31 October 2012

Much More Than the Presidency is at Stake

The SZ has a nice piece on the battle to control the U.S. Senate, which is also up for grabs next Tuesday. Who controls the Senate is important because the Senate, in many instances, can directly check the power of the President (treaties, nominations, etc.). But equally important is the fact that the Senate is a co-equal partner with the House of Representative in the legislative process. Put a different way, if one party controls both the House and Senate, that party is more likely to be able to draft bills that they favor.

More importantly, as the SZ points out, who controls the Senate may also determine what the next President can accomplish:
"Zurzeit sind fünf Szenarien denkbar, die zeigen, wie unterschiedlich groß der mögliche Spielraum für Obama und Romney trotz eines Sieges sein kann. (see here for the five scenarios)"

How We Pick Our Judges: Missouri Style

Apparently some folks in the State of Missouri are not at all happy with the system they have for selecting judges. In Missouri, court vacancies are filled using an independent commission who sends candidates to the governor for his or her approval. Currently, the commission is made up of a Supreme Court judge, three lawyers selected by the Missouri Bar Association and three gubernatorial appointees who are not lawyers. Critics of the plan claim that this gives too much power to the Bar Association, which according to critics, are dominated by trial lawyers.

Under an alternative plan that will be on the ballot next Tuesday, the Supreme Court judge would be replaced with a forth gubernatorial appointee. But the fiercest critics of the judicial nomination system in Missouri are not endorsing this alternative plan, instead continuing their push for open and contested elections for all judges.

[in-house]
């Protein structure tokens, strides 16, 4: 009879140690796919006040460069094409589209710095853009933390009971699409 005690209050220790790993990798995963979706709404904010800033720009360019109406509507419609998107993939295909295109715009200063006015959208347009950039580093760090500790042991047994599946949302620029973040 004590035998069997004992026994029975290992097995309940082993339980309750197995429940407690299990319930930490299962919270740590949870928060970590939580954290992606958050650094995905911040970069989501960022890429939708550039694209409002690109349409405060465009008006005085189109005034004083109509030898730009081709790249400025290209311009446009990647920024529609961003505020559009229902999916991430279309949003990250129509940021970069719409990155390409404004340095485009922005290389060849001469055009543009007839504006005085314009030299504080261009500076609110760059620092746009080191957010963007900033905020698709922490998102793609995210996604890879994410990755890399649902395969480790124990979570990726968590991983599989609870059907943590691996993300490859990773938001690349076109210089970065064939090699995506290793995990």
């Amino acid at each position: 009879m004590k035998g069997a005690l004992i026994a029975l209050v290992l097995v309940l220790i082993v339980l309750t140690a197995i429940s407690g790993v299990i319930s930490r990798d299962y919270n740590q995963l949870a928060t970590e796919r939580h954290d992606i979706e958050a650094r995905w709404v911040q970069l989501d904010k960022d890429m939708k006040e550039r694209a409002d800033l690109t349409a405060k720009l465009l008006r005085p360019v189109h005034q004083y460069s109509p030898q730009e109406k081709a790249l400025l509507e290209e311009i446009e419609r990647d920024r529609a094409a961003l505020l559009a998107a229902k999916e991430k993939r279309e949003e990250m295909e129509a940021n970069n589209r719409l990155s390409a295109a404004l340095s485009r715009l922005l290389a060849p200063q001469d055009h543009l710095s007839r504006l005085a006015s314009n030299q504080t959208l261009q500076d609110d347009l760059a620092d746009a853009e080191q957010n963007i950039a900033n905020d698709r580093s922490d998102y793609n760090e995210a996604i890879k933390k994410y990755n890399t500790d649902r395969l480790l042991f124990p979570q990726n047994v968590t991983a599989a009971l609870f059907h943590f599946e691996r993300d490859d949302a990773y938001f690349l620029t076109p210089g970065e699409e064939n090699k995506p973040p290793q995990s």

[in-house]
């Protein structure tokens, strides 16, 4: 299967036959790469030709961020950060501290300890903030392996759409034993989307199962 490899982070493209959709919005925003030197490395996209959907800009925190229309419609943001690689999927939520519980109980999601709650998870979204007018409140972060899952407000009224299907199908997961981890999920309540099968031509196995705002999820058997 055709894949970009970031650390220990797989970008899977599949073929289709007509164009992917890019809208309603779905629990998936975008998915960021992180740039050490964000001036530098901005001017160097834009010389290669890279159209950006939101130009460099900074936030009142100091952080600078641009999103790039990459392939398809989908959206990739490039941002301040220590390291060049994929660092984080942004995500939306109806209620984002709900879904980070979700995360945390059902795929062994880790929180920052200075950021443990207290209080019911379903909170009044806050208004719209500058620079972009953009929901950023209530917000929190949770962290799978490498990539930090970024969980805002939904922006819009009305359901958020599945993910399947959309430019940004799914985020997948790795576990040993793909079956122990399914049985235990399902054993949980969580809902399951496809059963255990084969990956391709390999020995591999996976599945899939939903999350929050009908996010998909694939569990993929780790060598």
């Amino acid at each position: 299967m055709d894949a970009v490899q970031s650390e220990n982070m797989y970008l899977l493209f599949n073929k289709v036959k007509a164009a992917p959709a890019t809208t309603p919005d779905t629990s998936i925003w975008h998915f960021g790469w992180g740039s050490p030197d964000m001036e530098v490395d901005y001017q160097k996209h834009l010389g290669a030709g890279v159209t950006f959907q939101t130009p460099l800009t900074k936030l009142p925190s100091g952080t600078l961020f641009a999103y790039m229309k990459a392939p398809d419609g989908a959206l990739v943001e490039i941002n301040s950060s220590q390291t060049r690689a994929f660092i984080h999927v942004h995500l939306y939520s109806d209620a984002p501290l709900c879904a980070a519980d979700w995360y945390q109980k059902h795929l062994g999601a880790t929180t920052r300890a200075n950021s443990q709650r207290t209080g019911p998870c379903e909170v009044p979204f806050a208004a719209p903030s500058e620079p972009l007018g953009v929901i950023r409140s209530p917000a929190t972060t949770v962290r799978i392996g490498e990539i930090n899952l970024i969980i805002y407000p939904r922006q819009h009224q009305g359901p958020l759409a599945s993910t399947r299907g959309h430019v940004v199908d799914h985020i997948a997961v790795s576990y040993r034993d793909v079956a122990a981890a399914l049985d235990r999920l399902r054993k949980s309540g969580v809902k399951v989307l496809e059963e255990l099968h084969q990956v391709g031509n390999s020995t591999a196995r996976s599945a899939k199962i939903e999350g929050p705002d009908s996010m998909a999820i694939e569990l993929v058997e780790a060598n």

“The issue is very important,” said Gary Harris of the advocacy group Better Courts for Missouri. “Everyone wants access to fair and impartial courts and everyone wants judges who are impartial.”

A question for students to ponder. If the goal is indeed fair and impartial courts, is a push for elected judges really the answer?

23 October 2012

All About the Swing States

Der Spiegel has a rather accurate description of what the U.S. Presidential Election has come down to: Swing States. The modern Presidential Election is fought not nationwide, but in a few states where the election close. Places like California, Texas, and New York are rarely visited by the candidates despite having the most votes in the Electoral College, because it is already assumed that one candidate or the other will win the state. I would be curious to hear what students think about this system after reading the Spiegel piece.

16 October 2012

Everything You Need to Know About Presidential Debate History

The Week has an interesting, concise history of American presidential debates. A few take away factoids: The debates between Stephen Douglas and Abraham Lincoln in 1858 are widely considered to be the first debates between presidential candidates. These debates have taken on mythical proportions in the American political psyche. The first modern television debate took place between Richard Nixon and John F. Kennedy in 1960, but this did not begin a tradition, as it was not until 1976 until another set of debates took place. The Nixon/Kennedy debate also seemed to put in motion the importance of style over substance. Give the article a read to see how so.